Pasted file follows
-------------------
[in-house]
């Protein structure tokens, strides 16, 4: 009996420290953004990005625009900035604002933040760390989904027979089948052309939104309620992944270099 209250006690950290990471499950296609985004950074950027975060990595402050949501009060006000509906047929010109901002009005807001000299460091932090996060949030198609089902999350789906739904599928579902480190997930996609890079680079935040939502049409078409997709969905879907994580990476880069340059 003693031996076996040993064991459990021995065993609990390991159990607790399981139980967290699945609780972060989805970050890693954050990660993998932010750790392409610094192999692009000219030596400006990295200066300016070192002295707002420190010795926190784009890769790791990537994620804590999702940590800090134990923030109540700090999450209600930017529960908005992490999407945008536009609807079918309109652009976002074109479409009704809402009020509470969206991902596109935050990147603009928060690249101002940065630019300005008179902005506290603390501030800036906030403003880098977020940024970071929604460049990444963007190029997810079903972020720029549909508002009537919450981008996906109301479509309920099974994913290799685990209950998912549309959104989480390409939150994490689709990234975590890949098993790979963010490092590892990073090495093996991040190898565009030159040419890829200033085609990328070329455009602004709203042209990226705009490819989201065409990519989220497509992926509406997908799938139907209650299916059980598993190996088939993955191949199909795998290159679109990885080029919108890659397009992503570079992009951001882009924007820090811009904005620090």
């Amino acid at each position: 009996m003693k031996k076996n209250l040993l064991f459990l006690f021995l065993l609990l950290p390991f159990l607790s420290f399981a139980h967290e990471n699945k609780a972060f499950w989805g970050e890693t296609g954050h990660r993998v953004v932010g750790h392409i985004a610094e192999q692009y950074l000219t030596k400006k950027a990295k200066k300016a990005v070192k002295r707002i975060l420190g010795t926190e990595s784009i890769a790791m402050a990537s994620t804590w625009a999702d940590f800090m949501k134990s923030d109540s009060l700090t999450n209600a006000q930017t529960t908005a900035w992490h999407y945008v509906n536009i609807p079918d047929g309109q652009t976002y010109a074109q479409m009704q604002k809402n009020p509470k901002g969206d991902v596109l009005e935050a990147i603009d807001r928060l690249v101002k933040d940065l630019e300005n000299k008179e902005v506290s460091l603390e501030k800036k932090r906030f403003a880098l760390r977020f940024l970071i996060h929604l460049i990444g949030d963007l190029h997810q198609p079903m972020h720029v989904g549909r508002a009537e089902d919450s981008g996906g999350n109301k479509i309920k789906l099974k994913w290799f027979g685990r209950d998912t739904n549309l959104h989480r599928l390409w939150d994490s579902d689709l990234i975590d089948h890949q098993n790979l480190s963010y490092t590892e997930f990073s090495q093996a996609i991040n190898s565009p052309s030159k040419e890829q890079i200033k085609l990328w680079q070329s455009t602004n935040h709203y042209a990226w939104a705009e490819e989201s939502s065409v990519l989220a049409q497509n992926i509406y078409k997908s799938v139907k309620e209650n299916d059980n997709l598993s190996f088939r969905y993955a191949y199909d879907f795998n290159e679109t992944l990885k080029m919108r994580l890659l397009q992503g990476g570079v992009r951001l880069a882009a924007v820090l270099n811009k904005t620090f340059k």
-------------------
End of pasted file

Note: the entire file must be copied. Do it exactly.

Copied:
[in-house]
């Protein structure tokens, strides 16, 4: 009996420290953004990005625009900035604002933040760390989904027979089948052309939104309620992944270099 209250006690950290990471499950296609985004950074950027975060990595402050949501009060006000509906047929010109901002009005807001000299460091932090996060949030198609089902999350789906739904599928579902480190997930996609890079680079935040939502049409078409997709969905879907994580990476880069340059 003693031996076996040993064991459990021995065993609990390991159990607790399981139980967290699945609780972060989805970050890693954050990660993998932010750790392409610094192999692009000219030596400006990295200066300016070192002295707002420190010795926190784009890769790791990537994620804590999702940590800090134990923030109540700090999450209600930017529960908005992490999407945008536009609807079918309109652009976002074109479409009704809402009020509470969206991902596109935050990147603009928060690249101002940065630019300005008179902005506290603390501030800036906030403003880098977020940024970071929604460049990444963007190029997810079903972020720029549909508002009537919450981008996906109301479509309920099974994913290799685990209950998912549309959104989480390409939150994490689709990234975590890949098993790979963010490092590892990073090495093996991040190898565009030159040419890829200033085609990328070329455009602004709203042209990226705009490819989201065409990519989220497509992926509406997908799938139907209650299916059980598993190996088939993955191949199909795998290159679109990885080029919108890659397009992503570079992009951001882009924007820090811009904005620090």
């Amino acid at each position: 009996m003693k031996k076996n209250l040993l064991f459990l006690f021995l065993l609990l950290p390991f159990l607790s420290f399981a139980h967290e990471n699945k609780a972060f499950w989805g970050e890693t296609g954050h990660r993998v953004v932010g750790h392409i985004a610094e192999q692009y950074l000219t030596k400006k950027a990295k200066k300016a990005v070192k002295r707002i975060l420190g010795t926190e990595s784009i890769a790791m402050a990537s994620t804590w625009a999702d940590f800090m949501k134990s923030d109540s009060l700090t999450n209600a006000q930017t529960t908005a900035w992490h999407y945008v509906n536009i609807p079918d047929g309109q652009t976002y010109a074109q479409m009704q604002k809402n009020p509470k901002g969206d991902v596109l009005e935050a990147i603009d807001r928060l690249v101002k933040d940065l630019e300005n000299k008179e902005v506290s460091l603390e501030k800036k932090r906030f403003a880098l760390r977020f940024l970071i996060h929604l460049i990444g949030d963007l190029h997810q198609p079903m972020h720029v989904g549909r508002a009537e089902d919450s981008g996906g999350n109301k479509i309920k789906l099974k994913w290799f027979g685990r209950d998912t739904n549309l959104h989480r599928l390409w939150d994490s579902d689709l990234i975590d089948h890949q098993n790979l480190s963010y490092t590892e997930f990073s090495q093996a996609i991040n190898s565009p052309s030159k040419e890829q890079i200033k085609l990328w680079q070329s455009t602004n935040h709203y042209a990226w939104a705009e490819e989201s939502s065409v990519l989220a049409q497509n992926i509406y078409k997908s799938v139907k309620e209650n299916d059980n997709l598993s190996f088939r969905y993955a191949y199909d879907f795998n290159e679109t992944l990885k080029m919108r994580l890659l397009q992503g990476g570079v992009r951001l880069a882009a924007v820090l270099n811009k904005t620090f340059k």